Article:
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Because I’m a freak, back in February I started work on what’s become an annual tradition in the Hertz household: combing through studio release dates and industry news sites to compile a list of which big prestige-y fall movies might be dominating the Oscar race. Specifically which films had a good chance of premiering at the Toronto International Film Festival, which has long built its brand as the starting line of the Oscars race.
The strategy has worked out pretty well for TIFF so far: Last year’s edition helped launch eventual Academy Awards champions Parasite, Joker, Judy, Marriage Story and Jojo Rabbit, the latter of which won the festival’s People’s Choice Award, which has become an unofficial Oscar bellwether. If you want to know which movies audiences will be talking about for the last half of the year and the first half of the next, TIFF is your first destination for discourse.
Naturally, my efforts went straight into the fiery dumpster we call reality once COVID-19 wiped away any semblance of movie-industry normalcy. No studio wants to put an exact date on their best-chance Oscar films this season, lest theatres are shuttered again and they have to rework their expensive marketing plans. But what does this erasure mean for TIFF?
The festival may still have a People’s Choice Award (though minus its regular sponsor Grolsch), but thanks to this unsteady era, coupled with the Academy of Motion Picture Arts and Sciences’ decision to push its 2021 Oscars ceremony two months later than planned to April 25, this year’s TIFF programming has the potential to reshape just what TIFF is. Or what it should be.
For starters: Look at the titles garnering the most press in advance of TIFF’s Thursday night kickoff: the Frances McDormand drama Nomadland, the Kate Winslet-Saoirse Ronan romance Ammonite, Viggo Mortensen’s father-son drama Falling, the Olivia Colman-Anthony Hopkins drama The Father, and Regina King’s historical what-if tale One Night in Miami. These are films headlined by awards-friendly talent, backed by Oscar-calibre distributors. Assuming that the Oscars go ahead, TIFF should still have viable contenders to boast about come podium time.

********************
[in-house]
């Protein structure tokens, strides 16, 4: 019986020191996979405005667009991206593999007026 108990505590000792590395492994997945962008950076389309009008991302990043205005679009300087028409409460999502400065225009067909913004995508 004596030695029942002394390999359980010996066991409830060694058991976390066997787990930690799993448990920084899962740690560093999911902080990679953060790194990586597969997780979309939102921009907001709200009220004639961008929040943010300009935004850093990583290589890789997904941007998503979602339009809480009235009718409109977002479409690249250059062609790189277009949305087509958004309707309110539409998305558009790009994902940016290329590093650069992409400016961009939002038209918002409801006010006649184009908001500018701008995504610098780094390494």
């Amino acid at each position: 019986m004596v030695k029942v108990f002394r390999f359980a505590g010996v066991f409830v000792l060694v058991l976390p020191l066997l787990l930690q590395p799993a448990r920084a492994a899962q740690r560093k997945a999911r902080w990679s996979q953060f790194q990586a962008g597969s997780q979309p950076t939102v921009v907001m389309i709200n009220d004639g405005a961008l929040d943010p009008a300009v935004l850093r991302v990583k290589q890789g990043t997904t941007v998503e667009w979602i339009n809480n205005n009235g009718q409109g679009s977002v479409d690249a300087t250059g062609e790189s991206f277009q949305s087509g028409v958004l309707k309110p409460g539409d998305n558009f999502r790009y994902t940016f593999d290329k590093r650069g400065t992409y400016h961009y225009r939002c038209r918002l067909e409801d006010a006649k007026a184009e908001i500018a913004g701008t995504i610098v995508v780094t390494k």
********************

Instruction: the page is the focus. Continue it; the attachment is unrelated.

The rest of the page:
But once you get away from the obvious suspects – and a typical year sees as many as five times 2020′s amount of supposed sure bets – this year’s slimmer TIFF slate contains as many question marks as exclamation points.
Thanks to gun-shy studios keeping their distance – Warner Bros., for instance, had five titles at last year’s festival including Joker and Just Mercy, but zero this time around – a good portion of this year’s films are sales titles (i.e., films that don’t yet have a distributor attached). Movies such as the Idris Elba-led Concrete Cowboy, the Mark Wahlberg drama Good Joe Bell, and Halle Berry’s directorial debut Bruised (which is screening as a “work-in-progress”) are playing Toronto in the hopes of scoring a deal. Some may make it out of the festival with release plans in place. Some may disappear forever. TIFF is usually filled with such gambles. But this year, the stakes seem especially high.
This uniquely 2020 dilemma could have been solved if Netflix, the one studio that’s been regularly releasing movies this year, participated in TIFF. But instead, the streaming giant decided to sit out the fall festival circuit entirely. If Netflix’s forthcoming features Hillbilly Elegy, Ma Rainey’s Black Bottom, Mank and The Midnight Sky end up netting Oscar gold – and sucking up all the cultural oxygen that goes along with such a feat – then TIFF will be left out of the conversation.
But a lack of expectations has its benefits. This year more than ever, audiences can focus on two areas of the programming that are traditionally drowned out by the din of Oscar buzz: documentaries and Canadian titles. In the former category, there is a wealth of potential, including City Hall from legendary documentarian Frederick Wiseman, The Truffle Hunters and 40 Years a Prisoner, to name a few. The homegrown slate, meanwhile, looks so promising and eclectic – Michelle Latimer’s Inconvenient Indian, Charles Officer’s Akilla’s Escape, Emma Seligman’s Shiva Baby – that you might not even realize it was put together in a pandemic.
Perhaps these long-time TIFF strengths – documentaries, Canadian film and under-the-radar international fare – should be the building blocks of the organization’s future. If TIFF can no longer rely on Hollywood, then it should simply rely on itself.
The 45th edition of the Toronto International Film Festival runs Sept. 10-19 (tiff.net)